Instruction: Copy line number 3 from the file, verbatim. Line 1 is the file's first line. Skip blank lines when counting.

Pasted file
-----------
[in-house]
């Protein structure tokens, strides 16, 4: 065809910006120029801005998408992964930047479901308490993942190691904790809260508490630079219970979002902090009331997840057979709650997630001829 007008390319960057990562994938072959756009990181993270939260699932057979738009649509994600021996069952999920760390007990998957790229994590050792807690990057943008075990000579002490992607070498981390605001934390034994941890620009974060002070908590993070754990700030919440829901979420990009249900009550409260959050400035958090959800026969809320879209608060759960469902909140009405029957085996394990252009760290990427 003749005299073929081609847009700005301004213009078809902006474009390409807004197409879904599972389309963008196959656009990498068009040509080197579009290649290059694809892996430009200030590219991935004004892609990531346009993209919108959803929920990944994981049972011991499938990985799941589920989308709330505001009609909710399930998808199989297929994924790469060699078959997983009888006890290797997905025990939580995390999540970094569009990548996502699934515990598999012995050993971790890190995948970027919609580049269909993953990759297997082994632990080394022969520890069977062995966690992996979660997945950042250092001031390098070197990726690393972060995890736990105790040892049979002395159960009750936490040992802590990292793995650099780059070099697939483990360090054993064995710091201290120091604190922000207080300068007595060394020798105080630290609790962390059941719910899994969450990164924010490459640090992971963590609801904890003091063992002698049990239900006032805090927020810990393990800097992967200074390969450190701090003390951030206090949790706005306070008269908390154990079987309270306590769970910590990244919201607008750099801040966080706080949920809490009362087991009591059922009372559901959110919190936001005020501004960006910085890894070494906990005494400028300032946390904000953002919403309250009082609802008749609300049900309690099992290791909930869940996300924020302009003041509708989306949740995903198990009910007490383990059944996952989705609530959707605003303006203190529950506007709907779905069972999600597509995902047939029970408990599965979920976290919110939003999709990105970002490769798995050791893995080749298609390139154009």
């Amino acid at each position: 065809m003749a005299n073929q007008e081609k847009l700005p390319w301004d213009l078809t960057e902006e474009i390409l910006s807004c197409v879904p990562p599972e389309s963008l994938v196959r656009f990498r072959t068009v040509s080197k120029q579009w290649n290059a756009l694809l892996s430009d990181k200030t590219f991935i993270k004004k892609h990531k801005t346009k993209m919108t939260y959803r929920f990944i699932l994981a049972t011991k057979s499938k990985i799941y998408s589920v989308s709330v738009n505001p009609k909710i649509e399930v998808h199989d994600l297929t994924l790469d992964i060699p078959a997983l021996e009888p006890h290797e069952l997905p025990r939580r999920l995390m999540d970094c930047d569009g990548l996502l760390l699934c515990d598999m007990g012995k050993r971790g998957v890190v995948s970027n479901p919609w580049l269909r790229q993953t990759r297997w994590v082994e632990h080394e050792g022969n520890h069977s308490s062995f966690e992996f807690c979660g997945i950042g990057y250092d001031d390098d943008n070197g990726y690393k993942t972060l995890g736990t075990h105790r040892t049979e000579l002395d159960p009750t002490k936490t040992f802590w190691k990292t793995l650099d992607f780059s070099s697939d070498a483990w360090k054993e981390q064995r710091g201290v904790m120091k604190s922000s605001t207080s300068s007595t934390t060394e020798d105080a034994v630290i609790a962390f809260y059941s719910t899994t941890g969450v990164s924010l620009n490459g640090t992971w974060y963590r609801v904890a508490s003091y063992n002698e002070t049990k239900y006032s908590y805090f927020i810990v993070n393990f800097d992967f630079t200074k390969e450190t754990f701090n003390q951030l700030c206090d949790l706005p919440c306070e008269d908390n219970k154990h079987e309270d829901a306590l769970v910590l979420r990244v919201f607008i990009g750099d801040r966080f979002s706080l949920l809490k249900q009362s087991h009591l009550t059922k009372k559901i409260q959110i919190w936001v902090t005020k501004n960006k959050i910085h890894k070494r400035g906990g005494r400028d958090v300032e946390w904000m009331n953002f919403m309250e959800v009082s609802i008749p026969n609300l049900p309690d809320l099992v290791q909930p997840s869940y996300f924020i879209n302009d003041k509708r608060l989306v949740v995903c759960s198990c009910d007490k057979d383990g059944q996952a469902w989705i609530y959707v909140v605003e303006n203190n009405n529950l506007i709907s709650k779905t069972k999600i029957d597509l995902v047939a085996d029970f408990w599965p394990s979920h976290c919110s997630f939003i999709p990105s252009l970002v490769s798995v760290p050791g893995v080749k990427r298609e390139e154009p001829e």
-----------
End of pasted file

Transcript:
């Amino acid at each position: 065809m003749a005299n073929q007008e081609k847009l700005p390319w301004d213009l078809t960057e902006e474009i390409l910006s807004c197409v879904p990562p599972e389309s963008l994938v196959r656009f990498r072959t068009v040509s080197k120029q579009w290649n290059a756009l694809l892996s430009d990181k200030t590219f991935i993270k004004k892609h990531k801005t346009k993209m919108t939260y959803r929920f990944i699932l994981a049972t011991k057979s499938k990985i799941y998408s589920v989308s709330v738009n505001p009609k909710i649509e399930v998808h199989d994600l297929t994924l790469d992964i060699p078959a997983l021996e009888p006890h290797e069952l997905p025990r939580r999920l995390m999540d970094c930047d569009g990548l996502l760390l699934c515990d598999m007990g012995k050993r971790g998957v890190v995948s970027n479901p919609w580049l269909r790229q993953t990759r297997w994590v082994e632990h080394e050792g022969n520890h069977s308490s062995f966690e992996f807690c979660g997945i950042g990057y250092d001031d390098d943008n070197g990726y690393k993942t972060l995890g736990t075990h105790r040892t049979e000579l002395d159960p009750t002490k936490t040992f802590w190691k990292t793995l650099d992607f780059s070099s697939d070498a483990w360090k054993e981390q064995r710091g201290v904790m120091k604190s922000s605001t207080s300068s007595t934390t060394e020798d105080a034994v630290i609790a962390f809260y059941s719910t899994t941890g969450v990164s924010l620009n490459g640090t992971w974060y963590r609801v904890a508490s003091y063992n002698e002070t049990k239900y006032s908590y805090f927020i810990v993070n393990f800097d992967f630079t200074k390969e450190t754990f701090n003390q951030l700030c206090d949790l706005p919440c306070e008269d908390n219970k154990h079987e309270d829901a306590l769970v910590l979420r990244v919201f607008i990009g750099d801040r966080f979002s706080l949920l809490k249900q009362s087991h009591l009550t059922k009372k559901i409260q959110i919190w936001v902090t005020k501004n960006k959050i910085h890894k070494r400035g906990g005494r400028d958090v300032e946390w904000m009331n953002f919403m309250e959800v009082s609802i008749p026969n609300l049900p309690d809320l099992v290791q909930p997840s869940y996300f924020i879209n302009d003041k509708r608060l989306v949740v995903c759960s198990c009910d007490k057979d383990g059944q996952a469902w989705i609530y959707v909140v605003e303006n203190n009405n529950l506007i709907s709650k779905t069972k999600i029957d597509l995902v047939a085996d029970f408990w599965p394990s979920h976290c919110s997630f939003i999709p990105s252009l970002v490769s798995v760290p050791g893995v080749k990427r298609e390139e154009p001829e």